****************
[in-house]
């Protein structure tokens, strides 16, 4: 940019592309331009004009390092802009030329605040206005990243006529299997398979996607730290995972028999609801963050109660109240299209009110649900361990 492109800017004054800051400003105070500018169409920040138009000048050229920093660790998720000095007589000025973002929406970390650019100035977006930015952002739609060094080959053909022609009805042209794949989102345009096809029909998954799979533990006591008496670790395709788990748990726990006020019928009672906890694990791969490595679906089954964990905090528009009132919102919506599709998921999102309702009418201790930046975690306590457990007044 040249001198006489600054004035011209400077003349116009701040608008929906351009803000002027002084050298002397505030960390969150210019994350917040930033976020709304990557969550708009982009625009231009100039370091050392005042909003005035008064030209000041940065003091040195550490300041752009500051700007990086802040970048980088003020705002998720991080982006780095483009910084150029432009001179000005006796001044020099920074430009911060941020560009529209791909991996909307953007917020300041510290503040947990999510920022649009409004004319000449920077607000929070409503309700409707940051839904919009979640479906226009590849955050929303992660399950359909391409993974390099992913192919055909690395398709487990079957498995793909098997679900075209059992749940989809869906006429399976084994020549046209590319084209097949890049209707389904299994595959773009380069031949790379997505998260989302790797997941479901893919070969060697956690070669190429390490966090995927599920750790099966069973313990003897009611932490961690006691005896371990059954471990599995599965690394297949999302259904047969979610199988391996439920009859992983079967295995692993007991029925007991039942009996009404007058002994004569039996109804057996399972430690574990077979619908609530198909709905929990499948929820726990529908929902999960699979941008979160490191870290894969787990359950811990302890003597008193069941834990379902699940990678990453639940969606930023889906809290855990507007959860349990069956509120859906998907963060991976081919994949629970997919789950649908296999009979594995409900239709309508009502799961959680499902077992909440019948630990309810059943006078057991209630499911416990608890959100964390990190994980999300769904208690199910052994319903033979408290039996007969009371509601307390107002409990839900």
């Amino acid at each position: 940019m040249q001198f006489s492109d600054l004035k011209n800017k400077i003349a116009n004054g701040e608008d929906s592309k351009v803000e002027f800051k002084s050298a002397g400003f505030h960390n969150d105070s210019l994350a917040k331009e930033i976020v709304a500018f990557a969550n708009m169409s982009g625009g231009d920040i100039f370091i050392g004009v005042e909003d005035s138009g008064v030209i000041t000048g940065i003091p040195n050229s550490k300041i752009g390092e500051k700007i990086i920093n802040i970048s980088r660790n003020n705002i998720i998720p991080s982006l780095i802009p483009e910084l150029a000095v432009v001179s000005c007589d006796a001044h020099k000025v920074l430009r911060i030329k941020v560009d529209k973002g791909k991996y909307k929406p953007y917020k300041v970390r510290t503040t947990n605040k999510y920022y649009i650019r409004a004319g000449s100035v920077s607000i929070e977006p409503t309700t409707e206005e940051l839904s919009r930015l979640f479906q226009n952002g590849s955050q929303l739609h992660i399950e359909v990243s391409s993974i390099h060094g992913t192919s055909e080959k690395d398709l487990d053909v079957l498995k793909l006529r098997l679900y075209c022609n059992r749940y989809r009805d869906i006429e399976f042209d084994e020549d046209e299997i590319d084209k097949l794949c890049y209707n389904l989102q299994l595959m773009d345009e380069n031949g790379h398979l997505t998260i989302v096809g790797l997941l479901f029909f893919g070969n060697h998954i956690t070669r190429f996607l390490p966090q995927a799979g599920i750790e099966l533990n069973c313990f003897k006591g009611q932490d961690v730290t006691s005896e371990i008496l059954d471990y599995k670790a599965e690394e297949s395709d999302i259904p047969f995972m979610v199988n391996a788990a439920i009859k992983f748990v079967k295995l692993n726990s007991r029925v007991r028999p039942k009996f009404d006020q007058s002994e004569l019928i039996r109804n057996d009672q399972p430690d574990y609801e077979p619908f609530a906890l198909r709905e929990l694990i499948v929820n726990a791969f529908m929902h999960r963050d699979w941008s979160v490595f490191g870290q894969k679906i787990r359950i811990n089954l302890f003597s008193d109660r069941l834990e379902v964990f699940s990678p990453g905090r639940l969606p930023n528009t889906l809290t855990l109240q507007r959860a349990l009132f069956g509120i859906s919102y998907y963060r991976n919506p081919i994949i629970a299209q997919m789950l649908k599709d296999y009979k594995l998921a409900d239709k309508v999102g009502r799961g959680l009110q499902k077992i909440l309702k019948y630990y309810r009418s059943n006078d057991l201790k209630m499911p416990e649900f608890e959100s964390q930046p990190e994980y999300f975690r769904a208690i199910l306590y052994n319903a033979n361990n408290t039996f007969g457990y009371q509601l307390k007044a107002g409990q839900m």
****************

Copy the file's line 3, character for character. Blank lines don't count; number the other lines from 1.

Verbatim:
């Amino acid at each position: 940019m040249q001198f006489s492109d600054l004035k011209n800017k400077i003349a116009n004054g701040e608008d929906s592309k351009v803000e002027f800051k002084s050298a002397g400003f505030h960390n969150d105070s210019l994350a917040k331009e930033i976020v709304a500018f990557a969550n708009m169409s982009g625009g231009d920040i100039f370091i050392g004009v005042e909003d005035s138009g008064v030209i000041t000048g940065i003091p040195n050229s550490k300041i752009g390092e500051k700007i990086i920093n802040i970048s980088r660790n003020n705002i998720i998720p991080s982006l780095i802009p483009e910084l150029a000095v432009v001179s000005c007589d006796a001044h020099k000025v920074l430009r911060i030329k941020v560009d529209k973002g791909k991996y909307k929406p953007y917020k300041v970390r510290t503040t947990n605040k999510y920022y649009i650019r409004a004319g000449s100035v920077s607000i929070e977006p409503t309700t409707e206005e940051l839904s919009r930015l979640f479906q226009n952002g590849s955050q929303l739609h992660i399950e359909v990243s391409s993974i390099h060094g992913t192919s055909e080959k690395d398709l487990d053909v079957l498995k793909l006529r098997l679900y075209c022609n059992r749940y989809r009805d869906i006429e399976f042209d084994e020549d046209e299997i590319d084209k097949l794949c890049y209707n389904l989102q299994l595959m773009d345009e380069n031949g790379h398979l997505t998260i989302v096809g790797l997941l479901f029909f893919g070969n060697h998954i956690t070669r190429f996607l390490p966090q995927a799979g599920i750790e099966l533990n069973c313990f003897k006591g009611q932490d961690v730290t006691s005896e371990i008496l059954d471990y599995k670790a599965e690394e297949s395709d999302i259904p047969f995972m979610v199988n391996a788990a439920i009859k992983f748990v079967k295995l692993n726990s007991r029925v007991r028999p039942k009996f009404d006020q007058s002994e004569l019928i039996r109804n057996d009672q399972p430690d574990y609801e077979p619908f609530a906890l198909r709905e929990l694990i499948v929820n726990a791969f529908m929902h999960r963050d699979w941008s979160v490595f490191g870290q894969k679906i787990r359950i811990n089954l302890f003597s008193d109660r069941l834990e379902v964990f699940s990678p990453g905090r639940l969606p930023n528009t889906l809290t855990l109240q507007r959860a349990l009132f069956g509120i859906s919102y998907y963060r991976n919506p081919i994949i629970a299209q997919m789950l649908k599709d296999y009979k594995l998921a409900d239709k309508v999102g009502r799961g959680l009110q499902k077992i909440l309702k019948y630990y309810r009418s059943n006078d057991l201790k209630m499911p416990e649900f608890e959100s964390q930046p990190e994980y999300f975690r769904a208690i199910l306590y052994n319903a033979n361990n408290t039996f007969g457990y009371q509601l307390k007044a107002g409990q839900m």